I did a bit of baking too, though not for breakfast, alas.  The East Coast Coffee Cake is mercifully coffee-free:  it’s just meant to be an accompaniment to the hideous hot beverage.  There are a few varieties suggested in the book, and I went for chocolate chip, unsurprisingly.  We only had granulated sugar in, which made the crumble a bit too grainy, so definitely follow the sugar recommendation in the recipe.  Nevertheless, it was delicious.


And some more baking, this time actually for breakfast.  I added hazelnuts to these chocolate chip scones, and they were very good indeed.  I had to put a bit more flour in to get the dough to resemble what a British person would consider a scone dough, but it still wasn’t suitable for rolling out, hence these wild shapes.  But they were hearty and especially delicious fresh from the oven on a gloomy autumn morning.


As I am a terrible bread maker, I always call on Dr HH to tackle any recipes involving yeast and kneading.  He turned his hand to these cinnamon rolls, and they were, unsurprisingly, delicious.  He’s previously made the Minimalist Baker rolls, and said there wasn’t much difference between the two recipes in terms of ease and final result.

I absolutely loved this book, and it’s one that I’m likely to dip into again as I enjoy treating myself to a decadent breakfast at the weekend.  There are lots of recipes in there, and lots of simple variations which allow you to easily adapt things and make the dish a little bit different every time. Fellow breakfast fans, you definitely need to get your hands on a copy!

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Vegan in Prague: Etnosvet Bistro


It’s entirely possible that I am never going to run out of vegan eateries to review in Prague:  there are so many of them!  Last year I told you about Etnosvet,  a fancy vegetarian restaurant.  Well, here’s it’s all-vegan spin-off, located just around the corner.  It’s open 8am-3pm and regularly has breakfast dishes (including chia pudding and open sandwiches), panini, soups, pizza by the slice, a baked good or two and four more substantial lunch options:  fried sushi, Asian noodle salad, bao bun and a burger.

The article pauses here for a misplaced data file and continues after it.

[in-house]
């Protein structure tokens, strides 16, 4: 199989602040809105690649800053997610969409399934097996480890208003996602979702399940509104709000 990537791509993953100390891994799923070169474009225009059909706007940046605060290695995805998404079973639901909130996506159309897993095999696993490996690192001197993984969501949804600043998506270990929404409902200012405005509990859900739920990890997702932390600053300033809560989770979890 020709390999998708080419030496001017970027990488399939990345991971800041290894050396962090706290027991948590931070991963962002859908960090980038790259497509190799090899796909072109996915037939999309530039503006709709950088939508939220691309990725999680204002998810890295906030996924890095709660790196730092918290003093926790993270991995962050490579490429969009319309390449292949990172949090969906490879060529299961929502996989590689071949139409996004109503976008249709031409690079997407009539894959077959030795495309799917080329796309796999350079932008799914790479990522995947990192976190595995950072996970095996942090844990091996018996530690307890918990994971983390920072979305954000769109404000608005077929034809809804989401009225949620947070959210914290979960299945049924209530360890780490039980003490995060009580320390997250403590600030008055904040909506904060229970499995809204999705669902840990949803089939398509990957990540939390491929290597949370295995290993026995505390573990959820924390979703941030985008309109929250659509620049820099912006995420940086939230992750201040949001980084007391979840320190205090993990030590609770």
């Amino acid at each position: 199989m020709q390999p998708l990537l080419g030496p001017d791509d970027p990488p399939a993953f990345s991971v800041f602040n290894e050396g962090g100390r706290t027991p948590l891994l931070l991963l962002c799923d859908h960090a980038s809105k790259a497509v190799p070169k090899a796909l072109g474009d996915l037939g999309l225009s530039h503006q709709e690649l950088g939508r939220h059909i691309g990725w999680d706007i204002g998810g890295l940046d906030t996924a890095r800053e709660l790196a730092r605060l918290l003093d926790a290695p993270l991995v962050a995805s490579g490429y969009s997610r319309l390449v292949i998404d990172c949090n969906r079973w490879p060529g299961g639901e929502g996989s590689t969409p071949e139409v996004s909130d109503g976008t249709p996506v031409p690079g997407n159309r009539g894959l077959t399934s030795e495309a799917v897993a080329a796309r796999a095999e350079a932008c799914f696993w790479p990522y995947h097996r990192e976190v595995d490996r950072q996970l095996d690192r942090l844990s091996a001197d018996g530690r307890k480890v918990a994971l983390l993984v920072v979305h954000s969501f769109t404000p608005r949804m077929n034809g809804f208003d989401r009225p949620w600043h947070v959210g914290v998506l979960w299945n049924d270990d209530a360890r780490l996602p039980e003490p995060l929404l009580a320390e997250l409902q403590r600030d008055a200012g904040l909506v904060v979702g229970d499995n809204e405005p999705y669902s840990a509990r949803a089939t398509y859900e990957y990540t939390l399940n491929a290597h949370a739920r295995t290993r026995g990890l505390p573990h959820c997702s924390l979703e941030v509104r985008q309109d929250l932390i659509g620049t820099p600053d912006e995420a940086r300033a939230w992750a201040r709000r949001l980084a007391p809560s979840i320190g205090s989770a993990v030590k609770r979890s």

I first went there in October when Mama HH was visiting.  My mum had the Asian noodle salad:  glass noodles with beansprouts, tofu strips, courgette, red cabbage, coriander and peanuts.  It was very tasty, though there was a bitter taste coming from something she couldn’t place.  Generally, it was light and refreshing.


I had the bao buns with smoky tempeh, and they were delightful!  They were very messy to eat, but the dressing had a nice bit of spice and it was worth getting my hands dirty.  The tempeh was especially delicious, but isn’t it always?  Dr HH had these the next time we visited, and he was also a big fan.


And I’ve also tried the burger, which was surprisingly hearty!  It’s the most expensive item on the menu, but I still wasn’t expecting it to be quite such a beast.  Actually, there was no burger patty, but the brioche-style bun was filled with delicious shiitake mushrooms and thinly sliced veg.  The dressing was quite similar to the ban bun, actually.  I was expecting a handful of chips on the side, but check out that gigantic bowl of French fries!  They were accompanied by bean sprouts, peanuts and sauce.  Personally, I’m a huge fan of the dry chip, but Dr HH helped me out and he certainly wasn’t complaining about the accompaniments.


And just last week we finally tried the fried sushi.  We both absolutely love fried sushi, and the crispy texture here really didn’t disappoint.  The mayo and spicy sauce were great additions too, and there was also a pot of soy sauce.  We both enjoyed it, and my only complaint is that the filling was a little boring.  Avocado is always a winner, but the tomato was quite squishy and didn’t really add much flavour.  Some smoked tofu or shiitake would have packed a bit more of a punch.  That said, I would definitely have this again, and it’s my joint favourite with the bao bun.



There’s always a little sweet treat in stock as well, and many moons ago Dr HH and I picked these up:  a little muffin and an apple rose pastry.  Both were really good.

I’m not the biggest fan of Etnosvet, because their menu is very limited for vegans (though I hear they have now added a vegan dessert, which is something).  But this vegan branch just around the corner is so fantastic.  It’s still a little pricey, but the food is good quality, it’s always warm in there (which is wonderful during the icy winters), and the staff are lovely.  Even if the main restaurant isn’t that helpful for vegans, the fact that they’d open up a second little branch just for us is really appreciated.  My next mission is to try them out for breakfast – if only they opened at the weekend!